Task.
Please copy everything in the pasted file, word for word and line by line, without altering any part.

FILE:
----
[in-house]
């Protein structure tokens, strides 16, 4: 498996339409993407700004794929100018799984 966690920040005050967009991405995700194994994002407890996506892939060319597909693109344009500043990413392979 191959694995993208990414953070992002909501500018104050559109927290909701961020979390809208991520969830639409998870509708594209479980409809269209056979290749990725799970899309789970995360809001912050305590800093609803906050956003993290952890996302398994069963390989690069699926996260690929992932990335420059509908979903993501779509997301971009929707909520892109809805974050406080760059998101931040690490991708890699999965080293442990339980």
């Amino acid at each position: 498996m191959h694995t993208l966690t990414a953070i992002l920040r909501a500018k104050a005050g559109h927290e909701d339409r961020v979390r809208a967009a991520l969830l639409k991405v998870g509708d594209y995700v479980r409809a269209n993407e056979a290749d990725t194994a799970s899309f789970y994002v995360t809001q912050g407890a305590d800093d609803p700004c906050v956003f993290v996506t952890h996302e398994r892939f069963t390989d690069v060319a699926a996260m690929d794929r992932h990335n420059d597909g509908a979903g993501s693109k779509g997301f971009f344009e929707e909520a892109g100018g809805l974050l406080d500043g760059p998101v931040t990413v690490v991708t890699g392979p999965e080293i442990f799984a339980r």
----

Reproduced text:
[in-house]
């Protein structure tokens, strides 16, 4: 498996339409993407700004794929100018799984 966690920040005050967009991405995700194994994002407890996506892939060319597909693109344009500043990413392979 191959694995993208990414953070992002909501500018104050559109927290909701961020979390809208991520969830639409998870509708594209479980409809269209056979290749990725799970899309789970995360809001912050305590800093609803906050956003993290952890996302398994069963390989690069699926996260690929992932990335420059509908979903993501779509997301971009929707909520892109809805974050406080760059998101931040690490991708890699999965080293442990339980």
């Amino acid at each position: 498996m191959h694995t993208l966690t990414a953070i992002l920040r909501a500018k104050a005050g559109h927290e909701d339409r961020v979390r809208a967009a991520l969830l639409k991405v998870g509708d594209y995700v479980r409809a269209n993407e056979a290749d990725t194994a799970s899309f789970y994002v995360t809001q912050g407890a305590d800093d609803p700004c906050v956003f993290v996506t952890h996302e398994r892939f069963t390989d690069v060319a699926a996260m690929d794929r992932h990335n420059d597909g509908a979903g993501s693109k779509g997301f971009f344009e929707e909520a892109g100018g809805l974050l406080d500043g760059p998101v931040t990413v690490v991708t890699g392979p999965e080293i442990f799984a339980r």